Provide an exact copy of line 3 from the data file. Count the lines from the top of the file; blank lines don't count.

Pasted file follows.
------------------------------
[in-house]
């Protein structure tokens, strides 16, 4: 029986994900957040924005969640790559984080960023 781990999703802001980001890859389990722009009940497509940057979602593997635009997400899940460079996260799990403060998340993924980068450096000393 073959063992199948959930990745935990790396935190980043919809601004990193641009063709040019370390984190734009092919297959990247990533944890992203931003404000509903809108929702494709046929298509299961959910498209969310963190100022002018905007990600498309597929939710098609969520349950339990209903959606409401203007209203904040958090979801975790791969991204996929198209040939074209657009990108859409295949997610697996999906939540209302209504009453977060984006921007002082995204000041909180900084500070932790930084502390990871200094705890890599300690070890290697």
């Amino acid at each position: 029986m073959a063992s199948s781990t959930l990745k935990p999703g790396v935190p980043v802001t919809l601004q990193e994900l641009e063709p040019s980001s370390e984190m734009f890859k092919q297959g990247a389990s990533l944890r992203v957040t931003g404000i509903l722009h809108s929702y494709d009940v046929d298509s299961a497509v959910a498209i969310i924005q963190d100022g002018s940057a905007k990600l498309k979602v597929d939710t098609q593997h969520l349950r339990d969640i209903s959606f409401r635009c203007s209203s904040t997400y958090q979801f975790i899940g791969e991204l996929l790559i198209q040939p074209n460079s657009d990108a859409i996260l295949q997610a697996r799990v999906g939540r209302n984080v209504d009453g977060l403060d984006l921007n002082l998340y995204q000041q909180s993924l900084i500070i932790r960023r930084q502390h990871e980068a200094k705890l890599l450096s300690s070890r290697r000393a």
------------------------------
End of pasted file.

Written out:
């Amino acid at each position: 029986m073959a063992s199948s781990t959930l990745k935990p999703g790396v935190p980043v802001t919809l601004q990193e994900l641009e063709p040019s980001s370390e984190m734009f890859k092919q297959g990247a389990s990533l944890r992203v957040t931003g404000i509903l722009h809108s929702y494709d009940v046929d298509s299961a497509v959910a498209i969310i924005q963190d100022g002018s940057a905007k990600l498309k979602v597929d939710t098609q593997h969520l349950r339990d969640i209903s959606f409401r635009c203007s209203s904040t997400y958090q979801f975790i899940g791969e991204l996929l790559i198209q040939p074209n460079s657009d990108a859409i996260l295949q997610a697996r799990v999906g939540r209302n984080v209504d009453g977060l403060d984006l921007n002082l998340y995204q000041q909180s993924l900084i500070i932790r960023r930084q502390h990871e980068a200094k705890l890599l450096s300690s070890r290697r000393a």